The Canadian province of Quebec is often cited in this work to justify the establishment of a matriarchy. In the beginning, several factors influenced the manifesto's author locally towards Matriarchy. Much before the idea of writing a Matriarchist Party manifesto became a reality. Some strategic elements must be added, which position Quebec favorably for a possible world's first Matriarchist Party's success.
The International Matriarchist Party Project will thus focus on putting together the required elements to launch an official matriarchist party in Canada during the coming months. We will also investigate other parts of the Western world, where matriarchist ideas could rapidly gather public support. One promising European land where the manifesto's author already has strong ties and knowledge is Czechia. Many Czech people's characteristics suggest that the country is also ready to move towards matriarchy.
Since the rise of independence support in the 1960s, the province of Quebec has often created surprises in Canada's federal elections. Indeed, a large proportion of Quebec voters do not recognize themselves in the traditional pan-Canadian parties' ideas. In the February 1980 elections, in the Laurier riding, the rhinoceros candidate Sonia Côté, known for her "Clown" character, caused quite a surprise by taking the second position before the New Democratic Party (NDP) and the Conservative Party1 .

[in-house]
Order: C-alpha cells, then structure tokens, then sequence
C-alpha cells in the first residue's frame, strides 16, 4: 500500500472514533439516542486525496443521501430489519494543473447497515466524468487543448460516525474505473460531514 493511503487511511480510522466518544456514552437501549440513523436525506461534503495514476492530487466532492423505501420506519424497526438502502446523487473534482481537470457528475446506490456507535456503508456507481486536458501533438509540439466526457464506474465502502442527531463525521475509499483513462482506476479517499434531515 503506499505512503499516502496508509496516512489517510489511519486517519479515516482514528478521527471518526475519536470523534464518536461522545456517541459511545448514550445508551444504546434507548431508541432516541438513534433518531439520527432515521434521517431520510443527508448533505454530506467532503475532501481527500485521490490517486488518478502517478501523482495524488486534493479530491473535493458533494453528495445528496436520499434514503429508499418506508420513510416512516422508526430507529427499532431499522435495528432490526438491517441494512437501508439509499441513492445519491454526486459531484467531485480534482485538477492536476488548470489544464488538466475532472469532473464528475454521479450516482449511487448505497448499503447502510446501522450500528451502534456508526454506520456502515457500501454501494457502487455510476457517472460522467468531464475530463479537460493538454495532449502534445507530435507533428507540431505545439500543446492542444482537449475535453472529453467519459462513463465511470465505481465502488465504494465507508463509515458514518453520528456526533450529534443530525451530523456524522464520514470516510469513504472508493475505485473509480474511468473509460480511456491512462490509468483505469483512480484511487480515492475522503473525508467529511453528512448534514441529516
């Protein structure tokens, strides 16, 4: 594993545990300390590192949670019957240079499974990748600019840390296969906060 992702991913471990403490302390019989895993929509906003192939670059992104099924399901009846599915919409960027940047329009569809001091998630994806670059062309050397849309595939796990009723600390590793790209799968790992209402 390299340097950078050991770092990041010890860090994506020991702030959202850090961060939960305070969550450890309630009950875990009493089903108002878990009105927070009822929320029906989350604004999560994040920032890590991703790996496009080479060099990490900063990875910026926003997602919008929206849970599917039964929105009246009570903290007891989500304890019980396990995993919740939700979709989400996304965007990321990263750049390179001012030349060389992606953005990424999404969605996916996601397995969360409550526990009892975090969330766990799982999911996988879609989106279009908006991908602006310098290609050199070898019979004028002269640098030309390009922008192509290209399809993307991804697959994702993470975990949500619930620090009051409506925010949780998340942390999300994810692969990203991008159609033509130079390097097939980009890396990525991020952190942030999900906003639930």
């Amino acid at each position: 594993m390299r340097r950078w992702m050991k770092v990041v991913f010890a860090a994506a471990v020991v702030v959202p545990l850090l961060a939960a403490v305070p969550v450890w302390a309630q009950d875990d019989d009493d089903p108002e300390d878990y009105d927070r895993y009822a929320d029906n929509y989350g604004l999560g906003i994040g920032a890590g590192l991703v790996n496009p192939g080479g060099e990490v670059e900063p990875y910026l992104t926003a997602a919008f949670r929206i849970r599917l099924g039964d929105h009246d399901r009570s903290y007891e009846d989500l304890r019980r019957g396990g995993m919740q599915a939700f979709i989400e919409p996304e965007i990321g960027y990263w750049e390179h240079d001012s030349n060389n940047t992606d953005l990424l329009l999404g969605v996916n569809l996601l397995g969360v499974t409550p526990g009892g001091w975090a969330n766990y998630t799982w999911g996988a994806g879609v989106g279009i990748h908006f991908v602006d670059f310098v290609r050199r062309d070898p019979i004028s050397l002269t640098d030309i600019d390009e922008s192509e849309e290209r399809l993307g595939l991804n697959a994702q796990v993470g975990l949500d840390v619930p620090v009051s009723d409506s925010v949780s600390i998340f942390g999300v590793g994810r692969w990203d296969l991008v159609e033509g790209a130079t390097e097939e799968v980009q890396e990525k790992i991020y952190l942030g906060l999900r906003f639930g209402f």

The Rhinoceros Party is an all utterly wacky party that promised, for example, to unify the country by razing the Rocky Mountains. It also presented a mime candidate, supposed to represent the silent majority. This party still exists, but it now ranks among the marginal parties.
Above all, the Rhinoceros Party adventure shows that the Quebec electorate could be very open at taking the risk to support a party with genuinely revolutionary ideas in the Canadian federal elections. Voting has indeed shown high volatility during the past decade federal elections in Quebec2 .
While confirming Quebec's electorate's volatility, the recent federal elections in October 2019 and November 2021 have put in place minority governments. Minority governments' duration rarely exceeds two years in Canada. Therefore, we can plan to present Matriarchist Party's candidates in probable elections for 2023 in Canada. A Matriarchist Party's successful result in Quebec could then play a springboard role afterward to generate enthusiasm in the rest of Canada, as had been the case for the Rhino Party in the past.